After the 2018-19 season, Beverley had the opportunity to cash in as a free agent — Sacramento reportedly offered $10 million more than the Clippers did — but he chose to stay in Los Angeles and see through what he had helped build. His role further diminished as the roster turned over, but his production didn’t, even when he was once again relegated to the bench in the postseason. There was a ceiling on what Beverley could provide, but the floor was still high. Beverley worked to become a role player worthy of a championship team.
It didn’t result in a ring, but it did mean two more years of Beverley getting in Russell Westbrook’s face or waving goodbye to Damian Lillard or amping up Clipper Nation in a way that only Beverley could.
The Clippers have now said good-bye to the entire core of that 2018-19 team that lost in the first round to Golden State. There have been basketball reasons for all of those decisions — the most specious being trading Lou Williams for Rondo, though even that move made some sense at the time — but it’s fair to wonder if the Clippers deliberately wanted to reset the team around Kawhi Leonard and Paul George. Only Ivica Zubac predates those two, and he doesn’t have the personality to influence a locker room the way Beverley or Williams did.
Whatever clashes reportedly occurred between the old and new guard in 2019-20 are moot. That old guard no longer exists. Beverley was the last thread of that Clippers era.
His last outing with the Clippers was one to forget, an example of his emotions getting the better of him, which wasn’t exactly infrequent over the last four seasons. But the Game 6 before that, the one against Utah that clinched the franchise’s first-ever conference finals appearance, is a better encapsulation of what Beverley meant to this team.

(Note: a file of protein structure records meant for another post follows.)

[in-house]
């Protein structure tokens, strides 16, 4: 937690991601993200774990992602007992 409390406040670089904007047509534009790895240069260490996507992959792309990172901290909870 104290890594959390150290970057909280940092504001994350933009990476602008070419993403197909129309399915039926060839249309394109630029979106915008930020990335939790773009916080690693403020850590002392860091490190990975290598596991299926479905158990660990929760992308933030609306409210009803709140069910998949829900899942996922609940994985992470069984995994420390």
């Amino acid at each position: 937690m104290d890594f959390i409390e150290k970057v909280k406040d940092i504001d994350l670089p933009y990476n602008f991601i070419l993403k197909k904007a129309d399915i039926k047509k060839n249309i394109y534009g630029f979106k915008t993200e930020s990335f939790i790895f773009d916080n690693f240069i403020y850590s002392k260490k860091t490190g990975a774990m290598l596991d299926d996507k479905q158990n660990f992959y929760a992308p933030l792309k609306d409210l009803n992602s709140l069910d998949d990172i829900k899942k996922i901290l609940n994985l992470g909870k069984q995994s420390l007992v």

In that game, he had 12 points, three steals, and four assists — all postseason highs — while sinking three 3-pointers in the fourth quarter as Staples Center exploded. He limited Donovan Mitchell to three points while he was guarding him. Afterwards, Beverley was asked about what the moment meant to him.
“Special, special, special,” Beverley said. “Celebrating just to get in the playoffs, seeing a lot of people come and go, a lot of friends, and to be with an organization like this, to finish a game like this, to make history, is special, man. Because I, you know, blood, sweat and tears into this s---, injuries, friend getting traded, ups and downs of basketball, to be the last man standing and kind of write history is special, man, very special....
“For as long as I’ve been here, been working our ass off trying to change the culture of this team. Try to, you know, make us one of those grit teams, those grinding teams. For that to be on full display tonight is very special. Like anything in life, the cream always rise to the top. You get out what you put in, and as a team, as a unit, coaching staff, players, office, we put work into this for years, and we are fortunate that it’s paying off.”
The Clippers have built an excellent team for 2021-22 even with Leonard expected to miss much if not all of the upcoming season. But it will feel a little strange to watch this new iteration of the Clippers, one that doesn’t bear the scars of its recent failures, a team that was built out of stars and not exactly underdogs.
It will mostly feel strange to watch the Clippers without Patrick Beverley. His voice and his presence were one of a kind.